New legislation helps with property taxes
Over the past several weeks, my office has received numerous calls from constituents who have seen their property tax bills increase based on valuations of their properties. The issue of fairness and transparency in the state’s property tax system has been at the center of debate in the Texas Legislature for several sessions.
After the 80th Legislative Session in 2007, the House Interim Select Committee on Property Tax Relief and Appraisal Reform was formed to travel the state and take public testimony on the mounting problem. The committee then issued an interim report on its findings, which later translated into legislation that was filed during the most recent, 81st Legislative Session. The following summarizes some of the key bills that passed:
HB 8 – This bill allows the comptroller to conduct the Property Value Study (PVS) every other year, rather than every year as required by current law. The PVS is used to estimate a school district’s taxable property values and to measure central appraisal districts’ performances. The primary purpose of the study is to help ensure that the state distributes funds for public schools equitably.
Under HB 8, in the year the comptroller is not conducting a PVS, an audit will be conducted to review appraisal district procedures, methodology, governance and how they treat taxpayers. By conducting the study every other year, the comptroller will be able to do a more thorough audit and will make the appraisal process more consistent throughout the state.
HB 3613 - This provides that the land of a residence homestead may not be appraised based on the highest and best use of the property and must be appraised as a residence. This bill was filed in response to residence homesteads being appraised based on what the land would be sold for if it was converted to commercial property. An amendment was added to HB 3613 that allows for 100 percent disabled veterans to be exempt from paying property taxes. The provision regarding the disabled veterans’ exemption goes into effect immediately and affects the 2009 tax year. The provisions related to prohibiting “highest and best use” will become effective on Jan. 1, 2010, so long as HJR 36 is approved by voters in November.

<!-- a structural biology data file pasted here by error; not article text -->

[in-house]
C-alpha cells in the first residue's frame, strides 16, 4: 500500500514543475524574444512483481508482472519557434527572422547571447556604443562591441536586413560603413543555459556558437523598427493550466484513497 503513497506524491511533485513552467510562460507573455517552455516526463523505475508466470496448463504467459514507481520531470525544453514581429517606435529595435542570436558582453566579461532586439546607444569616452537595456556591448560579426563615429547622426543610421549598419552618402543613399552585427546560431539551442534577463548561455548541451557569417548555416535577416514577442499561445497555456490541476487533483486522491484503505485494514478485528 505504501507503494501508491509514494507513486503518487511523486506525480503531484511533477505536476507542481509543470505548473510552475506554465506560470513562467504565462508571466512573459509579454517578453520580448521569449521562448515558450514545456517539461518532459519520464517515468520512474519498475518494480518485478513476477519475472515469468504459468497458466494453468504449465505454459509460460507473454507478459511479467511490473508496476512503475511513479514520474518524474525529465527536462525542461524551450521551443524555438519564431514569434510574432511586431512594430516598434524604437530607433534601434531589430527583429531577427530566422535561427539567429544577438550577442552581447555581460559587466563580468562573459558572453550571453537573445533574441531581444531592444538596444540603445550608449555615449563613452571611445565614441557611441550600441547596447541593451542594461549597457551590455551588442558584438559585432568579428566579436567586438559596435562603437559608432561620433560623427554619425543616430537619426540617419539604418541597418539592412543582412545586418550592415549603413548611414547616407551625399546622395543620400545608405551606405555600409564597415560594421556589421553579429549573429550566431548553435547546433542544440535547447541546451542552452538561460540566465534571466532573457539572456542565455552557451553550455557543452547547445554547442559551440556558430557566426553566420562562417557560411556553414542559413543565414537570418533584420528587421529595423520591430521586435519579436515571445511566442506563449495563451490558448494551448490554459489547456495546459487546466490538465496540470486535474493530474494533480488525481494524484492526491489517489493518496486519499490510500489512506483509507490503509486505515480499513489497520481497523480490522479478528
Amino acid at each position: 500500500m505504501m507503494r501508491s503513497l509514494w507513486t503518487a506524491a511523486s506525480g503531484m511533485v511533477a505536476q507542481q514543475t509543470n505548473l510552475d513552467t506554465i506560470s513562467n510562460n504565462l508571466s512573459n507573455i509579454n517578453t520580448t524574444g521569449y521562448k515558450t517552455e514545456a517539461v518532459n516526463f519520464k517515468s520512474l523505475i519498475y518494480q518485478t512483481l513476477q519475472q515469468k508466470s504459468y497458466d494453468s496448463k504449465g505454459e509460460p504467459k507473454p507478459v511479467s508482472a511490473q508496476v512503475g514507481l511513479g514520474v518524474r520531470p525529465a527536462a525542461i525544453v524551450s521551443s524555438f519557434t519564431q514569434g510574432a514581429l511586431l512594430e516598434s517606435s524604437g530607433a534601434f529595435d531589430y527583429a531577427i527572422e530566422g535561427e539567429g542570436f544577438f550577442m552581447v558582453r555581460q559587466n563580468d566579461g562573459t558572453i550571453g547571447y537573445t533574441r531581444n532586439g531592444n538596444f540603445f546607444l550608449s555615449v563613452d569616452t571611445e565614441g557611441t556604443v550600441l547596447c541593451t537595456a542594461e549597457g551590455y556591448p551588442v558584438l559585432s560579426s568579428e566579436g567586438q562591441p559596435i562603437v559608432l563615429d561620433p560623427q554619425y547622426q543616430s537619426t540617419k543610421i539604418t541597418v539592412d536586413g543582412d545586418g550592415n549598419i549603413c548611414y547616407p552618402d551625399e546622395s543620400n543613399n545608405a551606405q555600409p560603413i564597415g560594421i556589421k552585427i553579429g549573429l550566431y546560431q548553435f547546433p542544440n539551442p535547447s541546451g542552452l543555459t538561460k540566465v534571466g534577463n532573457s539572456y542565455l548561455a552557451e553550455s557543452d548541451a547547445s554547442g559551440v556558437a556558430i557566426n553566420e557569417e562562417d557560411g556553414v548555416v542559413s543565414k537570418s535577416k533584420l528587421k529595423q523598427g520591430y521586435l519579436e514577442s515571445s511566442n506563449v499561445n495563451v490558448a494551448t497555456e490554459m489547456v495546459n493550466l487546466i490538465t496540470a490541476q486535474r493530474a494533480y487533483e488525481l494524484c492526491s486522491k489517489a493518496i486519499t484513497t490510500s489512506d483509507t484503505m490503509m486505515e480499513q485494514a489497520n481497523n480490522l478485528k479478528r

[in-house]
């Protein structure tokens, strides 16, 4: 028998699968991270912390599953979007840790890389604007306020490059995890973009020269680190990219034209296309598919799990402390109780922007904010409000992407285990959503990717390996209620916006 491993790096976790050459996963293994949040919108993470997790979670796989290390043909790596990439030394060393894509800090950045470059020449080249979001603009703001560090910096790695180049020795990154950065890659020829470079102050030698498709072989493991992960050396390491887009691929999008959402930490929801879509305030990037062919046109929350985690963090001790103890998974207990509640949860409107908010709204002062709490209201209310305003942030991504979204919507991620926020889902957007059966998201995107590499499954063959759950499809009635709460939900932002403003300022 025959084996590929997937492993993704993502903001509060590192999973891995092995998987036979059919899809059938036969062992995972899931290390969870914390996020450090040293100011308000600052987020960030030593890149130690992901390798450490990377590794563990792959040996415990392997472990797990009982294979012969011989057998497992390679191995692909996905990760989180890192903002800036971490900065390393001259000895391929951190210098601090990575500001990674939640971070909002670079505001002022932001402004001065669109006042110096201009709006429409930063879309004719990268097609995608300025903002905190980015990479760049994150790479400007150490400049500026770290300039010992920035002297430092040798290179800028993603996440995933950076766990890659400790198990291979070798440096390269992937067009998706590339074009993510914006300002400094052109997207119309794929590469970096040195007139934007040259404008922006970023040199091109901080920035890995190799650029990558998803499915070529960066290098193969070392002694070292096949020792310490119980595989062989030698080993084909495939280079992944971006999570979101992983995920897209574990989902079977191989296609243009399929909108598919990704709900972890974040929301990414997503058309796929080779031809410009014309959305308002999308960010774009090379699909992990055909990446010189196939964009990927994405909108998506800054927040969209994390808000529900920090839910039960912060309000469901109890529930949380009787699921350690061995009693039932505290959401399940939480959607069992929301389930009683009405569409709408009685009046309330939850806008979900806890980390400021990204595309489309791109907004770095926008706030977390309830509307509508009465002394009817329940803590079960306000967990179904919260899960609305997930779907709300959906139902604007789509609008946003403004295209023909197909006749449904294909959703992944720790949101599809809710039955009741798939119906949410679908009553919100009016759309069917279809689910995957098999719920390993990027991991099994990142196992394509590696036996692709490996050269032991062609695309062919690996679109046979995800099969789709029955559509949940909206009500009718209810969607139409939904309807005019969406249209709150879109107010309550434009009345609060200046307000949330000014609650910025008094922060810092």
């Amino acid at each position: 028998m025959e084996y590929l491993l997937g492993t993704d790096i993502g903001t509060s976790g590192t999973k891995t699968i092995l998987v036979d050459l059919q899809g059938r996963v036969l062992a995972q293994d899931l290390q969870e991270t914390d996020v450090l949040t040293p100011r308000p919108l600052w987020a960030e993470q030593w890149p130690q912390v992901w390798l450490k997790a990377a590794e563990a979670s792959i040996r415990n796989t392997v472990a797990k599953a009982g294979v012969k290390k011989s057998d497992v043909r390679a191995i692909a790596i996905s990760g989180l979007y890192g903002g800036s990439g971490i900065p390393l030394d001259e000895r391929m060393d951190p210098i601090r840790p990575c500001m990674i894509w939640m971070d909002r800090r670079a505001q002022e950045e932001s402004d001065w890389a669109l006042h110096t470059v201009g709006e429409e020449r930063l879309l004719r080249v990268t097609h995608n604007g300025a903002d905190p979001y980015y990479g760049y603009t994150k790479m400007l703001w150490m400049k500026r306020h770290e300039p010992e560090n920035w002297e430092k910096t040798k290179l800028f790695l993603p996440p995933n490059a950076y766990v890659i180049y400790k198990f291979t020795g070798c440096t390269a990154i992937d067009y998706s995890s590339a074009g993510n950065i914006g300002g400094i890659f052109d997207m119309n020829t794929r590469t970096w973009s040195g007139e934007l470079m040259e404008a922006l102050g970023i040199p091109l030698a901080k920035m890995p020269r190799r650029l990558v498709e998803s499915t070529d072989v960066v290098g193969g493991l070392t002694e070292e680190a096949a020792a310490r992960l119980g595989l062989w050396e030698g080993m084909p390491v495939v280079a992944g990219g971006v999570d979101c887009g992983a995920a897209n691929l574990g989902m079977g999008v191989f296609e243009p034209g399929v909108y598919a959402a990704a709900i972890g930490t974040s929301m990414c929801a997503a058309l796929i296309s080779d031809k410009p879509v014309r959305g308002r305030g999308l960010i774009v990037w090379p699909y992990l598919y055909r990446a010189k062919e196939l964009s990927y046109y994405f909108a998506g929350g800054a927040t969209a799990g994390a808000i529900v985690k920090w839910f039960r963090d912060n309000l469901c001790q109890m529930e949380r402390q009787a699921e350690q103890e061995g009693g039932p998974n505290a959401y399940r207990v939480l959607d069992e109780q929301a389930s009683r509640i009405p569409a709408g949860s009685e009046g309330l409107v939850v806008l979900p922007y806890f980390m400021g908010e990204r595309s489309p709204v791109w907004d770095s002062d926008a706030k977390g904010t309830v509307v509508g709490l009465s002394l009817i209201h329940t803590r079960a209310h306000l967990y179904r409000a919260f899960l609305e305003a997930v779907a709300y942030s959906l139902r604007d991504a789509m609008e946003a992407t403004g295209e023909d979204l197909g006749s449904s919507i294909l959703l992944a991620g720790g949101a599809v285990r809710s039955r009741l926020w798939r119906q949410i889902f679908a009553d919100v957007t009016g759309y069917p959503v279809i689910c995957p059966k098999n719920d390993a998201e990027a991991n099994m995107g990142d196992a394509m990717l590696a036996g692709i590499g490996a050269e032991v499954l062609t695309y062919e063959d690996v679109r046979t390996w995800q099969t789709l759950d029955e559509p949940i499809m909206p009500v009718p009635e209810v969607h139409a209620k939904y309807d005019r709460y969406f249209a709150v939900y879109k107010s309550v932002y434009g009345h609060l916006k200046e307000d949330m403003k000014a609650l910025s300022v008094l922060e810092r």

HJR 36 - This constitutional amendment enables the provisions in HB 3613 and gives the state direct authority to enforce uniform appraisal standards and procedures, rather than requiring administrative and judicial enforcement to originate in the county where the tax is imposed. This amendment goes to the voters for approval on Nov. 3.
SB 771 - This clarifies appraisal standards for the use of comparable sales and requires chief appraisers to present substantial evidence for increasing the appraised value of property, the value of which was reduced on appeal in the prior year. The bill also provides expedited arbitration as an additional means to appeal decisions by the appraisal review board and increases qualification requirements to be an arbiter. This bill takes effect on Jan. 1.
The legislative intent of these measures is to increase accuracy and improve standards and practices of property appraisals in Texas. As we move into the next tax year, my office will be working directly with our county appraisal boards to ensure that this intent is properly met. We must continue formulating policy designed to bring much needed tax relief to our property owners.
If you have any questions regarding any legislative issues, please contact either my capitol or my district office. As always, my offices are available at any time to assist with questions, concerns or comments.
Todd Hunter, R-Corpus Christi, is the District 32 State Representative. Contact him at E2-808, P.O. Box 2910, Austin TX 78768; (512) 463-0672 or firstname.lastname@example.org.